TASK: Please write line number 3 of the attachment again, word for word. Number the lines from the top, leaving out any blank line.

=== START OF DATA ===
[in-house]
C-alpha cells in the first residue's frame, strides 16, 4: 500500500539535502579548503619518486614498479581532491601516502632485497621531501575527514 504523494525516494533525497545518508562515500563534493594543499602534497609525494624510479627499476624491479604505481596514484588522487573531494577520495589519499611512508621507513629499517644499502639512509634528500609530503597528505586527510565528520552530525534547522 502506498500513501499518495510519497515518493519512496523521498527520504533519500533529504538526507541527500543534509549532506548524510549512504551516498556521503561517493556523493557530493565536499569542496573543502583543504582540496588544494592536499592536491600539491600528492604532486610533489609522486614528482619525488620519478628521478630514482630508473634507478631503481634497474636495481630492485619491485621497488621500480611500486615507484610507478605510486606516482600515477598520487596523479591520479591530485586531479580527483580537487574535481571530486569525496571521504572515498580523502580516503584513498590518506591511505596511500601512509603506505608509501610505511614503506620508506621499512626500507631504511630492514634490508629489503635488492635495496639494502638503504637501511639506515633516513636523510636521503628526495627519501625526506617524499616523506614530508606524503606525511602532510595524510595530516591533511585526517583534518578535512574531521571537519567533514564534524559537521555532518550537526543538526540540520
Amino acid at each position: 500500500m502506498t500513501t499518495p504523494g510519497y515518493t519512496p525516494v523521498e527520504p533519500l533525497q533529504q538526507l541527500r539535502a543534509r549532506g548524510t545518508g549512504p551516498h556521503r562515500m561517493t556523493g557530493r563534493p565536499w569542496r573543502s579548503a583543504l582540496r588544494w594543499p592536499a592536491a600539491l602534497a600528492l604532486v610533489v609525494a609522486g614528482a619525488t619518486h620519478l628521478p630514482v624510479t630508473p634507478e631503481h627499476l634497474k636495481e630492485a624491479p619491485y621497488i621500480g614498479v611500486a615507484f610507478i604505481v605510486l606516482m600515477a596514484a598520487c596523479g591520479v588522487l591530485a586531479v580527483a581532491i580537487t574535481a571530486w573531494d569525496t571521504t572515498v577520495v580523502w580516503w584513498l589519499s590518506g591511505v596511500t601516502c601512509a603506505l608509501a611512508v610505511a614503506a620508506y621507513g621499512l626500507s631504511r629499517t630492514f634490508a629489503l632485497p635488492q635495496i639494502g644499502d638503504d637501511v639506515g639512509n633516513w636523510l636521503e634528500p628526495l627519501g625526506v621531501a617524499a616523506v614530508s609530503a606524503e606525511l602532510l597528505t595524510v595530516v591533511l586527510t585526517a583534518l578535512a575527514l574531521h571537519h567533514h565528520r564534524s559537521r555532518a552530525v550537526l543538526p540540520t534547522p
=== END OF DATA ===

Amino acid at each position: 500500500m502506498t500513501t499518495p504523494g510519497y515518493t519512496p525516494v523521498e527520504p533519500l533525497q533529504q538526507l541527500r539535502a543534509r549532506g548524510t545518508g549512504p551516498h556521503r562515500m561517493t556523493g557530493r563534493p565536499w569542496r573543502s579548503a583543504l582540496r588544494w594543499p592536499a592536491a600539491l602534497a600528492l604532486v610533489v609525494a609522486g614528482a619525488t619518486h620519478l628521478p630514482v624510479t630508473p634507478e631503481h627499476l634497474k636495481e630492485a624491479p619491485y621497488i621500480g614498479v611500486a615507484f610507478i604505481v605510486l606516482m600515477a596514484a598520487c596523479g591520479v588522487l591530485a586531479v580527483a581532491i580537487t574535481a571530486w573531494d569525496t571521504t572515498v577520495v580523502w580516503w584513498l589519499s590518506g591511505v596511500t601516502c601512509a603506505l608509501a611512508v610505511a614503506a620508506y621507513g621499512l626500507s631504511r629499517t630492514f634490508a629489503l632485497p635488492q635495496i639494502g644499502d638503504d637501511v639506515g639512509n633516513w636523510l636521503e634528500p628526495l627519501g625526506v621531501a617524499a616523506v614530508s609530503a606524503e606525511l602532510l597528505t595524510v595530516v591533511l586527510t585526517a583534518l578535512a575527514l574531521h571537519h567533514h565528520r564534524s559537521r555532518a552530525v550537526l543538526p540540520t534547522p